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Microsoft: Attacks Targeting Unpatched Word Flaw

Microsoft warned on Tuesday that has received reports of online criminals attacking a previously undocumented (and unpatched) security hole in various versions of its Microsoft Word application.

In an advisory, Microsoft said the problem is present in Microsoft Word 2000, Microsoft Word 2002, Microsoft Office Word 2003, Microsoft Word Viewer 2003, Microsoft Word 2004 for Mac, and Microsoft Word 2004 v. X for Mac, as well as Microsoft Works 2004, 2005 and 2006.

Microsoft said it is working on a patch to fix the problem, but the earliest that users are likely to see it would be Dec. 12, the company's next regularly scheduled patch release date.

That's probably expecting too much too soon, however. So far this year, according to my tally, Microsoft has taken roughly 26 days on average to issue patches for critical Word or other Office related flaws that were being actively exploited in the wild. That data comes from another time-to-patch analysis that I'm working on that examines how quickly Microsoft responded to security flaws either reported to them directly or discovered being exploited in the wild in 2006.

In the meantime, Microsoft urged users to avoid opening or saving "Word files that you receive from un-trusted sources or that you receive unexpectedly from trusted sources."

But you've already adopted that security posture, haven't you? Of course you have.

By Brian Krebs  |  December 6, 2006; 1:30 PM ET
Categories:  Latest Warnings  
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Comments

FYI...

- http://www.websense.com/securitylabs/alerts/alert.php?AlertID=713
December 06, 2006
"...Although attacks in the past have been limited in target numbers, business sectors, and regions, there is a potential for more widespread attacks with this Word zero-day."

.

Posted by: J. Warren | December 6, 2006 5:16 PM | Report abuse

It is, of course, the documents "that you receive unexpectedly [apparently] from trusted sources" that present the biggest potential problem. I wanted to mention one tool that I have found useful in dealing with questionable situations: it's a program called 'antiword', which is free (it's released under the GPL). From the manual page:

"Antiword converts the binary files from Word 2, 6, 7, 97, 2000, 2002 and 2003 to plain text and to PostScript[TM]."

The conversion is by no means perfect; but it is, in my experience, almost always good enough to make the content of the document evident. (My experience is with the Linux/Unix versions.)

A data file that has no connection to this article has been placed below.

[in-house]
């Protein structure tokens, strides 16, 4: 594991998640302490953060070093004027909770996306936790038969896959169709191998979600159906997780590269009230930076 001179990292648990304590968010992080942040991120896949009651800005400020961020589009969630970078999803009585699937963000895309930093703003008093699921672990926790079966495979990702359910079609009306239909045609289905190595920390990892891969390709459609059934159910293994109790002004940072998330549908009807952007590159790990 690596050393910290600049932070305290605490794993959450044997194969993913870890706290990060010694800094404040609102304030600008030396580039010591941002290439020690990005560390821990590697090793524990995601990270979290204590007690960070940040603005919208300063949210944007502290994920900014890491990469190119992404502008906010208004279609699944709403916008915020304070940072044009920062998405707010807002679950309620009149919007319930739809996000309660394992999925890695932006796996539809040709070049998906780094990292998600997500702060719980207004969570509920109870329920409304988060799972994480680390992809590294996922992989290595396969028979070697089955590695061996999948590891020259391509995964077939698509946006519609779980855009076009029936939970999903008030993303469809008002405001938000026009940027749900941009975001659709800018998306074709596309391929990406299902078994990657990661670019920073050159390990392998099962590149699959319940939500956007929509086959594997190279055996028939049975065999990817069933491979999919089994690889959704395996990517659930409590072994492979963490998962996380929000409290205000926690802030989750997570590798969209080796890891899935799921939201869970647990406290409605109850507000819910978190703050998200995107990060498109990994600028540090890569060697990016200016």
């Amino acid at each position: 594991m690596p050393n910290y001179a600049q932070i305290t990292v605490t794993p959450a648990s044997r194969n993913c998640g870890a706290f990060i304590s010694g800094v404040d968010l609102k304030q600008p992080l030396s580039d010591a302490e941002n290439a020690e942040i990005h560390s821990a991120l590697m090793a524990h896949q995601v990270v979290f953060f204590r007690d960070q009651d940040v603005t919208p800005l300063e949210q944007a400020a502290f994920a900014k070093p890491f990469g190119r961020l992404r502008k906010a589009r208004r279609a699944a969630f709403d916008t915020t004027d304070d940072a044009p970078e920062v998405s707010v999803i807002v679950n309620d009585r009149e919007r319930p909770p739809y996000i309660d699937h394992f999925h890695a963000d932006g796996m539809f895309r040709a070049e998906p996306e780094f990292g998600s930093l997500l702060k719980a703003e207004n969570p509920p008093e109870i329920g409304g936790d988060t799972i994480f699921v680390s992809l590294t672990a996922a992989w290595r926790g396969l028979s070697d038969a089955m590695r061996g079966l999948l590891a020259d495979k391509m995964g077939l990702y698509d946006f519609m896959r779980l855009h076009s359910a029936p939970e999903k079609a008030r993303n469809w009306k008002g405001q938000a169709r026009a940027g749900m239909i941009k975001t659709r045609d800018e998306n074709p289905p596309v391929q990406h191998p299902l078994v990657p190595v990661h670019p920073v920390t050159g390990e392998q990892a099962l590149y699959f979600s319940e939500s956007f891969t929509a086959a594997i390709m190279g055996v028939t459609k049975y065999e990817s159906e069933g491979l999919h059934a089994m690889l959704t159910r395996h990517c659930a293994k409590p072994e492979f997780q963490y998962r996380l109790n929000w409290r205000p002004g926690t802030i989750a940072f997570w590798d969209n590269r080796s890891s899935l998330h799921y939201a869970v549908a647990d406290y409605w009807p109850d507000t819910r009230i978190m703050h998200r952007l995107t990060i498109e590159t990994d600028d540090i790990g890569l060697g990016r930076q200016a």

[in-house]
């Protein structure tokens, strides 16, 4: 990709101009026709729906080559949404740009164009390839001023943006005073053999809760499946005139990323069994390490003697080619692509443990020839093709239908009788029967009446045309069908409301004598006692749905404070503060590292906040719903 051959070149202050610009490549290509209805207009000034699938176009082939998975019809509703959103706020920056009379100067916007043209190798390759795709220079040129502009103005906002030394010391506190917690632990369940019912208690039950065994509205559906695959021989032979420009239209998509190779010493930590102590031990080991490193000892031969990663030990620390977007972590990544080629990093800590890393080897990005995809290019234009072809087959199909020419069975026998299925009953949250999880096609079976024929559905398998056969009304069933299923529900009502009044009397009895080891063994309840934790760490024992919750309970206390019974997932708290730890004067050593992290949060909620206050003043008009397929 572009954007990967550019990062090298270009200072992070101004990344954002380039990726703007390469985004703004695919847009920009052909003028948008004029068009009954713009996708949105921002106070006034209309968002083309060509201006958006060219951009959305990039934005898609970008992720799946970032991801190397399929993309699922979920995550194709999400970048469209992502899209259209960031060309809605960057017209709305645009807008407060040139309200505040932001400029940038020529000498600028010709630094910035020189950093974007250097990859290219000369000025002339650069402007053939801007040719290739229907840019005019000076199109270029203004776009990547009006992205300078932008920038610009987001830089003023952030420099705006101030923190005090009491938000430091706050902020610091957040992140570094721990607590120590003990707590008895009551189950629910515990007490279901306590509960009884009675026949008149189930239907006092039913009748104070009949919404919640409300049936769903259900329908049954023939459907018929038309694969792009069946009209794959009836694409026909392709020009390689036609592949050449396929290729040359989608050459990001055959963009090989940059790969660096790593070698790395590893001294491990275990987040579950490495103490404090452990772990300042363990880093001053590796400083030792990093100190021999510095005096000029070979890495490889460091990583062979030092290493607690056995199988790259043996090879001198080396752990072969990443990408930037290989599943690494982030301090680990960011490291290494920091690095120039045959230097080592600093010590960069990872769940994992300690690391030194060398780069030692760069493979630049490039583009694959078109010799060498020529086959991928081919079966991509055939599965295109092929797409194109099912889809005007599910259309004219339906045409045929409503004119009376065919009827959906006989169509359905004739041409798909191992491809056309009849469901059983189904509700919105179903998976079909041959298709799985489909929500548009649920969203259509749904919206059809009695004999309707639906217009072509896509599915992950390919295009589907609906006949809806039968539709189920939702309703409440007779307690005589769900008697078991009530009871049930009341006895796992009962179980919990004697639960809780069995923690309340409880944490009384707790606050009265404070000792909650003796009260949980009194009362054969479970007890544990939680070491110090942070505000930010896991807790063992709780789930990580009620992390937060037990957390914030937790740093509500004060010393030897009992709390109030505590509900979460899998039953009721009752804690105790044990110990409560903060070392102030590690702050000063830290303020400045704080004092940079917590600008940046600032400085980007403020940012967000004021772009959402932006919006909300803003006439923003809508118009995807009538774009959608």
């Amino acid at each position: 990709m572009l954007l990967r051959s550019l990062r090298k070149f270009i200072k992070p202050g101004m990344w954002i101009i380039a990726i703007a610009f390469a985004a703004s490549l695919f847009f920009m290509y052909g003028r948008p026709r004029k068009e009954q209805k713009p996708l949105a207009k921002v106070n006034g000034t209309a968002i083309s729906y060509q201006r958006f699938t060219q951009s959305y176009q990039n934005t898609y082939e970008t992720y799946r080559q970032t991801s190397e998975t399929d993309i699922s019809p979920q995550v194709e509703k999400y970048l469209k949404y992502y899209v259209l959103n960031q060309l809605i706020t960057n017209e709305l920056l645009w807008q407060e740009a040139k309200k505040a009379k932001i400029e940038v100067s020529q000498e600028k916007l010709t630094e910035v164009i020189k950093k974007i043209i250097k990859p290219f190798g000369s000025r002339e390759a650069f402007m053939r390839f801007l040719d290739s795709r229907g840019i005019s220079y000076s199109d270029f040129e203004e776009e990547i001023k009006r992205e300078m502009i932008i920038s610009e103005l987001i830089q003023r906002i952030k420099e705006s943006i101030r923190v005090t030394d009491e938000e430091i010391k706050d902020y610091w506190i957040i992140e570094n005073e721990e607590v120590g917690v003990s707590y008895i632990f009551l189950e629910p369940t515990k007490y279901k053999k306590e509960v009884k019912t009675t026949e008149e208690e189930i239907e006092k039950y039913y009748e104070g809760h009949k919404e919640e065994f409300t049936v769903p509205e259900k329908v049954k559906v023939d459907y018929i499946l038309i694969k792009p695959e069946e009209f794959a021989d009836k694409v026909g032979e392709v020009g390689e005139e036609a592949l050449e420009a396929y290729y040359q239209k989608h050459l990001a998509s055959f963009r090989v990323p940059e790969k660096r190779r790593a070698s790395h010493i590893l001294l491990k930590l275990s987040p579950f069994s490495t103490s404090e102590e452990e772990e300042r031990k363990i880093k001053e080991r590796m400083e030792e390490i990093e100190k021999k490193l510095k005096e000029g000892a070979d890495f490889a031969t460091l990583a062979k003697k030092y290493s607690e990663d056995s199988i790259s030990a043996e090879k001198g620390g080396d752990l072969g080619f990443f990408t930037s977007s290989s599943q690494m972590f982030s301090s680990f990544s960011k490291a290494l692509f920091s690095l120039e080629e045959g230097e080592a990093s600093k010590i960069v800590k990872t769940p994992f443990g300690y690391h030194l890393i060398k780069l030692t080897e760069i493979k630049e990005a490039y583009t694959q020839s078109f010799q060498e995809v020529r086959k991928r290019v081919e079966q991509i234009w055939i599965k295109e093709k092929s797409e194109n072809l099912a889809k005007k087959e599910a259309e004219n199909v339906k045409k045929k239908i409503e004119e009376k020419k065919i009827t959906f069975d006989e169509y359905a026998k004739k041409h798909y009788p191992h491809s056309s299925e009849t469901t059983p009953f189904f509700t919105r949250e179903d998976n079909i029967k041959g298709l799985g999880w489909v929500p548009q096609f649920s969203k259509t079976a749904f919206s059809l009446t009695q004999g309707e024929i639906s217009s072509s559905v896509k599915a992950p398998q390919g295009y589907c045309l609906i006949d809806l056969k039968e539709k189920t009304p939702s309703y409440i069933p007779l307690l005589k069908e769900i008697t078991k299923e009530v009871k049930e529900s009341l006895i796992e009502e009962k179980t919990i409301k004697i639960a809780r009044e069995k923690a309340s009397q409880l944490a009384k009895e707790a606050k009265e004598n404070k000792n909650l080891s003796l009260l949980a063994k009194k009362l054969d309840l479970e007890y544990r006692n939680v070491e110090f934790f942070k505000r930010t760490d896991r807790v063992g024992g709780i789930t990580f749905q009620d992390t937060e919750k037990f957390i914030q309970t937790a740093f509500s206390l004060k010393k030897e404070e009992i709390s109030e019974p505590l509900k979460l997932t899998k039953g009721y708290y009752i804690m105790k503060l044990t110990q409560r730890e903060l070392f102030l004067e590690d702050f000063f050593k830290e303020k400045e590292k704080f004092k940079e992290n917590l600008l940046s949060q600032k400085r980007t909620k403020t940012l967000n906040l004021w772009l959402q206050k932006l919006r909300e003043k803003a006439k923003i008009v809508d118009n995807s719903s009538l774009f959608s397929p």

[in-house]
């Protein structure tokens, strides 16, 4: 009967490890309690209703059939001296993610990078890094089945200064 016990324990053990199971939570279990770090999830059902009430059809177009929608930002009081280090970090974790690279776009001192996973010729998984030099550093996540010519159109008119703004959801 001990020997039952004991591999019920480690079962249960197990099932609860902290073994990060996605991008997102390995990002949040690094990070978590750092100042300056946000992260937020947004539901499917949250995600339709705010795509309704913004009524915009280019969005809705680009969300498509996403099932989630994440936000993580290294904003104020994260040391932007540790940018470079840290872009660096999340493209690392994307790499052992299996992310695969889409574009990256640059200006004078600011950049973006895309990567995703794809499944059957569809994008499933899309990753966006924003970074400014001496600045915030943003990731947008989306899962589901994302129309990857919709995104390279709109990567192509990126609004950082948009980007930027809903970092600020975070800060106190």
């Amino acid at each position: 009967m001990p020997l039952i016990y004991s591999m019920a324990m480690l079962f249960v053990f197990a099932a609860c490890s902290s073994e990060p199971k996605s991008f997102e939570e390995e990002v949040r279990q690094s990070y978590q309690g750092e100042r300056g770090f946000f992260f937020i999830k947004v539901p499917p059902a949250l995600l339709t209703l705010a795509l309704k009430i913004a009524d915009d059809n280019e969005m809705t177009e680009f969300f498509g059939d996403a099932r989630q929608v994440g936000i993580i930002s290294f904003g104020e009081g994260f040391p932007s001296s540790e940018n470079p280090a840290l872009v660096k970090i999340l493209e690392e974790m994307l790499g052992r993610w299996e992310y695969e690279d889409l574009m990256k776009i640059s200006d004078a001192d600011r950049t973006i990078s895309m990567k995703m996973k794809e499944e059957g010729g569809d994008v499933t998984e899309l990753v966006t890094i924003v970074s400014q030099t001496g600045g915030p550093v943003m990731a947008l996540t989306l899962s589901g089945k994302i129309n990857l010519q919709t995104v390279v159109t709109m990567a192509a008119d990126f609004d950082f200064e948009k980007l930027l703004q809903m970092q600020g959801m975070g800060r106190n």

Since, for understandable reasons, Microsoft has not described the vulnerability in detail, it's not certain that antiword is immune to it, but since it's simpler than MS Word itself, it's likely to be safer.

The project page for antiword at FreshMeat is:
http://freshmeat.net/projects/antiword/
and the author's project page is:
http://www.winfield.demon.nl/

According to the author, Adri van Os, the program should work on POSIX-compliant systems, The source code [in C] is available, naturally, as well as pre-built binaries for a variety of systems, including a version that runs in a DOS box. There is also a link to a pre-built version for Windows, which I have not used.

--
Rich
richg74 AT gmail DOT com

Posted by: Rich Gibbs | December 7, 2006 1:20 PM | Report abuse

Avoid the problem, perhaps, by defaulting to OpenOffice suite to open all Microsoft Office documents? OpenOffice can even access Microsoft Office password-protected documents (at least Office 2000 version).

Posted by: David | December 7, 2006 5:28 PM | Report abuse

The caution against open Word documents from untrusted users does not go far enough. If a friend or coworker is infected by a virus or worm, you might receive an infected document that appears to be from someone you know picked out of their address book.

-Doug

Posted by: Doug | December 7, 2006 7:59 PM | Report abuse

Doug -- You are very right. I think Microsoft also issued that advice in its advisory, but then I can't recall them being that specific before. Perhaps this is new wordage for them: I'll have to go back and check. Either way, it's a good thing. The second part of their advice addresses your point:

"Word files that you receive from un-trusted sources or that you receive unexpectedly from trusted sources."

Posted by: Bk | December 7, 2006 11:05 PM | Report abuse

I beg to remind everyone that, so far, all we have is Microsoft's word (no pun intended) for the existence of this alleged vulnerability/exploit, and that Microsoft still have the burden of proof at this point.

Posted by: Mark Odell | December 8, 2006 2:34 PM | Report abuse

The comments to this entry are closed.

 
 
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